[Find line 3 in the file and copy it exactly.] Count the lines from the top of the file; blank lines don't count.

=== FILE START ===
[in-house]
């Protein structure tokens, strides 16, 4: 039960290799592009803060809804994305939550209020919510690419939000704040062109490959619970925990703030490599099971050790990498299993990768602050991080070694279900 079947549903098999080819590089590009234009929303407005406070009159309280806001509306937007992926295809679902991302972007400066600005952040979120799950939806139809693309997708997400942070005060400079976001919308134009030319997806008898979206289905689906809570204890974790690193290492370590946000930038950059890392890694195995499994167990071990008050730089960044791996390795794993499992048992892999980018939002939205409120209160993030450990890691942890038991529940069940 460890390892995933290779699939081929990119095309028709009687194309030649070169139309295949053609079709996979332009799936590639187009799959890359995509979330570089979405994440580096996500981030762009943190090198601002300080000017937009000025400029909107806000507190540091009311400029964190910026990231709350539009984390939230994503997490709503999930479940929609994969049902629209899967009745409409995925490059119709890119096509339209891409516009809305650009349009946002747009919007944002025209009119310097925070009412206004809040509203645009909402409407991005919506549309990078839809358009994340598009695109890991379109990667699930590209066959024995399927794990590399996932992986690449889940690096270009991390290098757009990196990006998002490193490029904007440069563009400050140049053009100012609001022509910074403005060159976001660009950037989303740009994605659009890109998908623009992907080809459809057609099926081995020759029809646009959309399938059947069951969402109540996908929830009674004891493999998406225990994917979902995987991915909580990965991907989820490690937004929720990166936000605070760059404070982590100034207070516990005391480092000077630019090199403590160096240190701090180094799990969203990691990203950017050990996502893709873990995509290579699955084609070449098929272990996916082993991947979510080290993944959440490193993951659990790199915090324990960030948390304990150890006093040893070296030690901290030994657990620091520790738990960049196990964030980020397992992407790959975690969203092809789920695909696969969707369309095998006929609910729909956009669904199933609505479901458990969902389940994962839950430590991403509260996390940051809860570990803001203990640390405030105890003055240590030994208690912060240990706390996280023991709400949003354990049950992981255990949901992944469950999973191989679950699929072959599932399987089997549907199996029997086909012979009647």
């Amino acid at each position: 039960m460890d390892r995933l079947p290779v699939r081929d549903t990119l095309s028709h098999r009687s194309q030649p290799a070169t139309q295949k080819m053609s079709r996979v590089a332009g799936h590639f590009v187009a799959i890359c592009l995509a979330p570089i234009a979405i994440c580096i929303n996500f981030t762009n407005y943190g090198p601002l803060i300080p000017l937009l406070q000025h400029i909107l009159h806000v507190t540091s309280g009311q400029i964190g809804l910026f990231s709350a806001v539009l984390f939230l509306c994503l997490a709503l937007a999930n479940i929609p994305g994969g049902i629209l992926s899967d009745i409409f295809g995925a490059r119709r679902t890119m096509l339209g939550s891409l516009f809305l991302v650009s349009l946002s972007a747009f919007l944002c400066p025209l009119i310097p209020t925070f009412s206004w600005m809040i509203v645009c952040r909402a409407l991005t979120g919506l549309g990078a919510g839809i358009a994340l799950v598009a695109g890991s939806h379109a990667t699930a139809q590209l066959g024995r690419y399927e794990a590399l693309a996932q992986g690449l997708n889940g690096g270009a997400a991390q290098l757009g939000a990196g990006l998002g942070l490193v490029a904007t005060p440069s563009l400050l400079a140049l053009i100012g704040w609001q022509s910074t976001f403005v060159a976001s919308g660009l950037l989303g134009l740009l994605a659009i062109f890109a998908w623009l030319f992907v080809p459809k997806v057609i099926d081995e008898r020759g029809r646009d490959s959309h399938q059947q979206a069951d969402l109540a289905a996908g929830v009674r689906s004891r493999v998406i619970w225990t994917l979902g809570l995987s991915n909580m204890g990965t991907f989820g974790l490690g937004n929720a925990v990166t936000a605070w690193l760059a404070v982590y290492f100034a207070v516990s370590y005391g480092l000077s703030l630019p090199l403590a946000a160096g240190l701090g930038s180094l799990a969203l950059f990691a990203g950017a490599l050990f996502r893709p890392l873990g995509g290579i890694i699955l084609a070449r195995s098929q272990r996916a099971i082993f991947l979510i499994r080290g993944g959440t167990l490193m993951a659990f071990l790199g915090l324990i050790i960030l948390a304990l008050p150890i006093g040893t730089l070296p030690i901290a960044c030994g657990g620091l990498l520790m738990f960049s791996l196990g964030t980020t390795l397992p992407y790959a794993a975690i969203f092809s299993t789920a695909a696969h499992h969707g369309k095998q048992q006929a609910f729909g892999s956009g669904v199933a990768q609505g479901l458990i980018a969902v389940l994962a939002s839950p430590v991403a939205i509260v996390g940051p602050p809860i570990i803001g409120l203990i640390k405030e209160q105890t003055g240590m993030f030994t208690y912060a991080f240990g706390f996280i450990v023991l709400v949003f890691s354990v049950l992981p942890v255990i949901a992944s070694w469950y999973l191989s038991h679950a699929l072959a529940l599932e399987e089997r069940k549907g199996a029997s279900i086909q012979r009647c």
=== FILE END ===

């Amino acid at each position: 039960m460890d390892r995933l079947p290779v699939r081929d549903t990119l095309s028709h098999r009687s194309q030649p290799a070169t139309q295949k080819m053609s079709r996979v590089a332009g799936h590639f590009v187009a799959i890359c592009l995509a979330p570089i234009a979405i994440c580096i929303n996500f981030t762009n407005y943190g090198p601002l803060i300080p000017l937009l406070q000025h400029i909107l009159h806000v507190t540091s309280g009311q400029i964190g809804l910026f990231s709350a806001v539009l984390f939230l509306c994503l997490a709503l937007a999930n479940i929609p994305g994969g049902i629209l992926s899967d009745i409409f295809g995925a490059r119709r679902t890119m096509l339209g939550s891409l516009f809305l991302v650009s349009l946002s972007a747009f919007l944002c400066p025209l009119i310097p209020t925070f009412s206004w600005m809040i509203v645009c952040r909402a409407l991005t979120g919506l549309g990078a919510g839809i358009a994340l799950v598009a695109g890991s939806h379109a990667t699930a139809q590209l066959g024995r690419y399927e794990a590399l693309a996932q992986g690449l997708n889940g690096g270009a997400a991390q290098l757009g939000a990196g990006l998002g942070l490193v490029a904007t005060p440069s563009l400050l400079a140049l053009i100012g704040w609001q022509s910074t976001f403005v060159a976001s919308g660009l950037l989303g134009l740009l994605a659009i062109f890109a998908w623009l030319f992907v080809p459809k997806v057609i099926d081995e008898r020759g029809r646009d490959s959309h399938q059947q979206a069951d969402l109540a289905a996908g929830v009674r689906s004891r493999v998406i619970w225990t994917l979902g809570l995987s991915n909580m204890g990965t991907f989820g974790l490690g937004n929720a925990v990166t936000a605070w690193l760059a404070v982590y290492f100034a207070v516990s370590y005391g480092l000077s703030l630019p090199l403590a946000a160096g240190l701090g930038s180094l799990a969203l950059f990691a990203g950017a490599l050990f996502r893709p890392l873990g995509g290579i890694i699955l084609a070449r195995s098929q272990r996916a099971i082993f991947l979510i499994r080290g993944g959440t167990l490193m993951a659990f071990l790199g915090l324990i050790i960030l948390a304990l008050p150890i006093g040893t730089l070296p030690i901290a960044c030994g657990g620091l990498l520790m738990f960049s791996l196990g964030t980020t390795l397992p992407y790959a794993a975690i969203f092809s299993t789920a695909a696969h499992h969707g369309k095998q048992q006929a609910f729909g892999s956009g669904v199933a990768q609505g479901l458990i980018a969902v389940l994962a939002s839950p430590v991403a939205i509260v996390g940051p602050p809860i570990i803001g409120l203990i640390k405030e209160q105890t003055g240590m993030f030994t208690y912060a991080f240990g706390f996280i450990v023991l709400v949003f890691s354990v049950l992981p942890v255990i949901a992944s070694w469950y999973l191989s038991h679950a699929l072959a529940l599932e399987e089997r069940k549907g199996a029997s279900i086909q012979r009647c």